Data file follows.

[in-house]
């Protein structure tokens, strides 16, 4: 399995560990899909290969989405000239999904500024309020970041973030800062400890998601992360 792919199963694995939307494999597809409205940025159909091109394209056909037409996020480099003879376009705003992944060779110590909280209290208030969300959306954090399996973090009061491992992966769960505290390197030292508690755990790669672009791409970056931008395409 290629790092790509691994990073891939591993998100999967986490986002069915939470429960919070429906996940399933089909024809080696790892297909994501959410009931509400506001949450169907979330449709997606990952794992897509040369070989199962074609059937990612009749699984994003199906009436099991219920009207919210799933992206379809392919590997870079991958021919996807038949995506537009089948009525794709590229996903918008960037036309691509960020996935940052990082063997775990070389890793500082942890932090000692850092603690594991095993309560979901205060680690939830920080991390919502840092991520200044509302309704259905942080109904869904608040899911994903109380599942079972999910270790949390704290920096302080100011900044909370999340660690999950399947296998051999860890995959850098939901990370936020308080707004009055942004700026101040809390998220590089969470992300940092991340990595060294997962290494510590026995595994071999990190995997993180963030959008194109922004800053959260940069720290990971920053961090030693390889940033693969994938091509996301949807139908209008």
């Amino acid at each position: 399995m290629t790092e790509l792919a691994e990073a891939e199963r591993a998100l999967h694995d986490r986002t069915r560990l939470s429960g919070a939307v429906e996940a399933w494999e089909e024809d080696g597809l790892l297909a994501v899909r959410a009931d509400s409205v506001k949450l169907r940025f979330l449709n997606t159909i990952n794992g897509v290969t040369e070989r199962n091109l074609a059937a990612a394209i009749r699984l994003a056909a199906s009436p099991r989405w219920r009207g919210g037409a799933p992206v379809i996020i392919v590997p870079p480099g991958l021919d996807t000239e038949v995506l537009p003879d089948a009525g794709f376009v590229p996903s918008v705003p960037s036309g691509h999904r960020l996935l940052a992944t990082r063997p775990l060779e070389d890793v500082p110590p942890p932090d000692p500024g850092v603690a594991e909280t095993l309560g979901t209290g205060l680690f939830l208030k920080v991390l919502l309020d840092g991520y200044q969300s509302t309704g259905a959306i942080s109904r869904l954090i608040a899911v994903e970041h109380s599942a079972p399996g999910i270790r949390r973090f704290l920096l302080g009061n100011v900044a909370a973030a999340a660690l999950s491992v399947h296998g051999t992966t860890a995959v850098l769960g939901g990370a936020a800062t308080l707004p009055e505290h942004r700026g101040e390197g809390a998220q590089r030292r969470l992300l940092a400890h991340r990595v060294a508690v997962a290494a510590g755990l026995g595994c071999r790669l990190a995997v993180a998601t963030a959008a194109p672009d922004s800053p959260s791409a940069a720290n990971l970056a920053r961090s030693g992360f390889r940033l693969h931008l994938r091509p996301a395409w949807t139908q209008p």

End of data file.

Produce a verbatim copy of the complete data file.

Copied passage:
[in-house]
């Protein structure tokens, strides 16, 4: 399995560990899909290969989405000239999904500024309020970041973030800062400890998601992360 792919199963694995939307494999597809409205940025159909091109394209056909037409996020480099003879376009705003992944060779110590909280209290208030969300959306954090399996973090009061491992992966769960505290390197030292508690755990790669672009791409970056931008395409 290629790092790509691994990073891939591993998100999967986490986002069915939470429960919070429906996940399933089909024809080696790892297909994501959410009931509400506001949450169907979330449709997606990952794992897509040369070989199962074609059937990612009749699984994003199906009436099991219920009207919210799933992206379809392919590997870079991958021919996807038949995506537009089948009525794709590229996903918008960037036309691509960020996935940052990082063997775990070389890793500082942890932090000692850092603690594991095993309560979901205060680690939830920080991390919502840092991520200044509302309704259905942080109904869904608040899911994903109380599942079972999910270790949390704290920096302080100011900044909370999340660690999950399947296998051999860890995959850098939901990370936020308080707004009055942004700026101040809390998220590089969470992300940092991340990595060294997962290494510590026995595994071999990190995997993180963030959008194109922004800053959260940069720290990971920053961090030693390889940033693969994938091509996301949807139908209008």
């Amino acid at each position: 399995m290629t790092e790509l792919a691994e990073a891939e199963r591993a998100l999967h694995d986490r986002t069915r560990l939470s429960g919070a939307v429906e996940a399933w494999e089909e024809d080696g597809l790892l297909a994501v899909r959410a009931d509400s409205v506001k949450l169907r940025f979330l449709n997606t159909i990952n794992g897509v290969t040369e070989r199962n091109l074609a059937a990612a394209i009749r699984l994003a056909a199906s009436p099991r989405w219920r009207g919210g037409a799933p992206v379809i996020i392919v590997p870079p480099g991958l021919d996807t000239e038949v995506l537009p003879d089948a009525g794709f376009v590229p996903s918008v705003p960037s036309g691509h999904r960020l996935l940052a992944t990082r063997p775990l060779e070389d890793v500082p110590p942890p932090d000692p500024g850092v603690a594991e909280t095993l309560g979901t209290g205060l680690f939830l208030k920080v991390l919502l309020d840092g991520y200044q969300s509302t309704g259905a959306i942080s109904r869904l954090i608040a899911v994903e970041h109380s599942a079972p399996g999910i270790r949390r973090f704290l920096l302080g009061n100011v900044a909370a973030a999340a660690l999950s491992v399947h296998g051999t992966t860890a995959v850098l769960g939901g990370a936020a800062t308080l707004p009055e505290h942004r700026g101040e390197g809390a998220q590089r030292r969470l992300l940092a400890h991340r990595v060294a508690v997962a290494a510590g755990l026995g595994c071999r790669l990190a995997v993180a998601t963030a959008a194109p672009d922004s800053p959260s791409a940069a720290n990971l970056a920053r961090s030693g992360f390889r940033l693969h931008l994938r091509p996301a395409w949807t139908q209008p």